Your final-salary pension scheme is ‘safe’ thanks to the Pension Protection Fund
Really? Is my pension scheme really ‘safe’ thanks to
the Pension Protection Fund?
The Pension Protection Fund (PPF) was set up in 2005 to rescue certain final-salary schemes of crashed companies following a series of insolvencies that left thousands of workers with worthless pension promises.
The PPF offers compensation only to members of eligible defined benefit pension schemes, including final-salary or salary-related schemes, if:
- their employer becomes insolvent on or after 6 April 2005,
- the company pension scheme doesn't have the funds to pay the expected level of benefits, and
- the Pension Protection Fund has become responsible for the scheme.
While most pensions now are ‘money purchase’ schemes, which are ringfenced when a company becomes insolvent, when a final-salary pension scheme collapses, members must seek compensation from the Pension Protection Fund. So, what's the catch?
Despite the safety net offered by the PPF, savers must not assume that their pensions are completely guaranteed.
If your employer goes bust with a final-salary scheme in deficit, the Pension Protection Fund will make payments instead (albeit at a lower level for most people; in some cases even substantially lower levels).
So therefore, you may not receive the type of pension benefits you were expecting, despite the 'guarantee' from the Pension Protection Fund.
What Is The Maximum You Are likely To Get, Currently?
The PPF only partially protects the retirement benefits of staff whose companies collapse. The scheme guarantees workers 90pc of their final-salary pension up to a maximum of £27,000 at age 65.
This compensation falls with age!
If you are 50 when your employer goes under, the most you will get is around £21,000 a year, while if you are 60 you will get £25,000. Are you prepared if your employer goes bust with a final-salary scheme in deficit?
If you are an employee, and a member of a final salary scheme, you may want to take extra precautions so that you are able to withstand any pension setback if your employer goes bust.
Start considering if you should become an early retirement investor in order to Retire Early and Rich.
By the way: how is the Fund actually funded?
The remaining 7,000 or so still solvent final-salary schemes pay an annual levy of £770m to support PPF pension payments and allow the Fund to invest to cover future liabilities.
Pension payments are projected to rocket over the next 20 years as the baby-boomer generation retires. Costs are likely to reach their peak in 2030.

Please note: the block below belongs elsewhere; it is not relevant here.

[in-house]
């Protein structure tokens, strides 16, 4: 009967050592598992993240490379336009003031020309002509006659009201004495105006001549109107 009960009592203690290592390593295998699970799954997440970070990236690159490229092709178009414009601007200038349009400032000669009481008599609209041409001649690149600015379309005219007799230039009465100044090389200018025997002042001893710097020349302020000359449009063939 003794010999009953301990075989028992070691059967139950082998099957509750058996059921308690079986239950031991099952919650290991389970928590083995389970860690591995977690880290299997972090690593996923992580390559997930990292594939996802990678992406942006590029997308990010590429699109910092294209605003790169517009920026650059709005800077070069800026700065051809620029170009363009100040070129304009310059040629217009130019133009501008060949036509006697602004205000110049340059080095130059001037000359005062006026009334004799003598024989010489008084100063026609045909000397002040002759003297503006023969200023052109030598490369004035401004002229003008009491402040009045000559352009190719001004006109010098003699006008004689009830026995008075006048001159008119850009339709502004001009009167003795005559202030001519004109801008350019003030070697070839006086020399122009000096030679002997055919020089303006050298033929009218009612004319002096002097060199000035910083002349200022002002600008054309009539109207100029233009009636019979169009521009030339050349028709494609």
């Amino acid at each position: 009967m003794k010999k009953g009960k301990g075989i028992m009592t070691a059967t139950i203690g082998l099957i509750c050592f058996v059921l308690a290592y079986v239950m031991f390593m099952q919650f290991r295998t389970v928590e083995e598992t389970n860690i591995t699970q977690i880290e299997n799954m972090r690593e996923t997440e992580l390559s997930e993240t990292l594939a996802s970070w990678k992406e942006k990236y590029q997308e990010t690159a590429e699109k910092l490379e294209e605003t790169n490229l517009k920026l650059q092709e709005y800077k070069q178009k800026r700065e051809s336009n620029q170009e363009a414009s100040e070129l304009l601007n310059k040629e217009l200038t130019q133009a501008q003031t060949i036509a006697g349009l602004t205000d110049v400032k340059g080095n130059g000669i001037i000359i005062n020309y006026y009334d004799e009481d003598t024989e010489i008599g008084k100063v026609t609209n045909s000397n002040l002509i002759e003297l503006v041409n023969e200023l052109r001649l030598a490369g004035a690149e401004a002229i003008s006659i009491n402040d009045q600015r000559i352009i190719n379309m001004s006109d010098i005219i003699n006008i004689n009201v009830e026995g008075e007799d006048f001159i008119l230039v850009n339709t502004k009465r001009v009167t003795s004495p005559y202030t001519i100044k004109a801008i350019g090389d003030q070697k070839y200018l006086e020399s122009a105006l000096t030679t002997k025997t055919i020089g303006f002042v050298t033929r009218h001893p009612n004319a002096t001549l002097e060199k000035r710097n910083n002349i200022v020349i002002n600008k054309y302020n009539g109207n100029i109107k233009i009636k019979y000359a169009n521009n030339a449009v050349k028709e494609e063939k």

In 2008/09 the Pension Protection Fund paid out just £38 million in compensation payments. By 2012, it predicts it will be paying out in excess of £300 million as a result of the number of scheme members currently queuing up for compensation.
That estimate assumes that no further final-salary schemes fall into the PPF, in reality therefore the actual figure will almost certainly be higher.
If You Ask Me: It's A Ticking Time Bomb!
There are fears that the PPF, which is currently solely funded by the industry levy, and corresponding investment returns thereon, might not be able to pay out if large numbers of companies with final-salary schemes become insolvent in the current economic climate.
Each final-salary scheme that ends up into the Pension Protection Fund is therefore a compound burden. Not only does it mean the PPF has to pay out more, but it also means the PPF has one less paying subscriber to the Fund.
Combined with an increasing number of final-salary schemes winding up, the result will be that the mounting cost of compensation is shared among a decreasing number of final salary schemes. That in itself puts more pressure on the remaining final-salary schemes.
As the number of companies which pay the mandatory levy is shrinking, as more go into administration, this will lead to a greater burden on the smaller, weaker companies that remain.
So where does this leave the PPF?
Well hopefully, with a resurging economy, the scheme will reverse its deficit and continue to make crucial compensation payments to members of failed final-salary schemes.
Nevertheless, by the PPF's own admission, a ‘double dip’ recession would have a serious impact on the deficit. A steep rise in company insolvencies could add to the PPF's future funding deficit.
A sustained Pension Protection Fund deficit could
- mean that the taxpayer is dragged into the equation to fill the breach, or
- it will have to increase the amount of the levy payments, or
- force the Government to reduce the level of protection for pensioners and those approaching retirement. This means: cutting benefits to pensioners.
All of these outcomes are undesirable.
A sustained PPF deficit could Click Here for further information on the Pension Protection Fund , and who is eligible to claim.
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